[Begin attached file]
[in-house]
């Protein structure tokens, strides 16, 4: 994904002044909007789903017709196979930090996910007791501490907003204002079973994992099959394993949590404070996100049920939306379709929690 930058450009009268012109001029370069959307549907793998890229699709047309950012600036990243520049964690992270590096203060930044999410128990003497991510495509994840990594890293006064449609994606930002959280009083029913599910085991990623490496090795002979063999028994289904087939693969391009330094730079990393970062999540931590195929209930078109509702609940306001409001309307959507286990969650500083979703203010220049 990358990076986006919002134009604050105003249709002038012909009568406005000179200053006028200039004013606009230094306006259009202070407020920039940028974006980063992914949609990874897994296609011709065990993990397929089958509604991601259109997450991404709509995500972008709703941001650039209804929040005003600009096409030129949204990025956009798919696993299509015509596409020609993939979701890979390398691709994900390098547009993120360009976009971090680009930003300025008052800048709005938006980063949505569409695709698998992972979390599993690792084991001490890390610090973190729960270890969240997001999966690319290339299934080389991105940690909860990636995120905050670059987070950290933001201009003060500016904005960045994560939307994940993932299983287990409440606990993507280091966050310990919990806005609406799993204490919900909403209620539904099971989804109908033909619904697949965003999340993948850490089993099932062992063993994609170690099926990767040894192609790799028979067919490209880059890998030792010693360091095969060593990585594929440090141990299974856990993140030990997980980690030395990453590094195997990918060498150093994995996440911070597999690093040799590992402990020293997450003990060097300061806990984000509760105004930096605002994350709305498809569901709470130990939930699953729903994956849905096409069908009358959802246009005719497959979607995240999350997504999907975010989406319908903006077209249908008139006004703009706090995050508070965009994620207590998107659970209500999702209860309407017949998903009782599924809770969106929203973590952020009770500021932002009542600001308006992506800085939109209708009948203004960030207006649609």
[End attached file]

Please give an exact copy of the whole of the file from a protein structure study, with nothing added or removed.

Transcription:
[in-house]
């Protein structure tokens, strides 16, 4: 994904002044909007789903017709196979930090996910007791501490907003204002079973994992099959394993949590404070996100049920939306379709929690 930058450009009268012109001029370069959307549907793998890229699709047309950012600036990243520049964690992270590096203060930044999410128990003497991510495509994840990594890293006064449609994606930002959280009083029913599910085991990623490496090795002979063999028994289904087939693969391009330094730079990393970062999540931590195929209930078109509702609940306001409001309307959507286990969650500083979703203010220049 990358990076986006919002134009604050105003249709002038012909009568406005000179200053006028200039004013606009230094306006259009202070407020920039940028974006980063992914949609990874897994296609011709065990993990397929089958509604991601259109997450991404709509995500972008709703941001650039209804929040005003600009096409030129949204990025956009798919696993299509015509596409020609993939979701890979390398691709994900390098547009993120360009976009971090680009930003300025008052800048709005938006980063949505569409695709698998992972979390599993690792084991001490890390610090973190729960270890969240997001999966690319290339299934080389991105940690909860990636995120905050670059987070950290933001201009003060500016904005960045994560939307994940993932299983287990409440606990993507280091966050310990919990806005609406799993204490919900909403209620539904099971989804109908033909619904697949965003999340993948850490089993099932062992063993994609170690099926990767040894192609790799028979067919490209880059890998030792010693360091095969060593990585594929440090141990299974856990993140030990997980980690030395990453590094195997990918060498150093994995996440911070597999690093040799590992402990020293997450003990060097300061806990984000509760105004930096605002994350709305498809569901709470130990939930699953729903994956849905096409069908009358959802246009005719497959979607995240999350997504999907975010989406319908903006077209249908008139006004703009706090995050508070965009994620207590998107659970209500999702209860309407017949998903009782599924809770969106929203973590952020009770500021932002009542600001308006992506800085939109209708009948203004960030207006649609």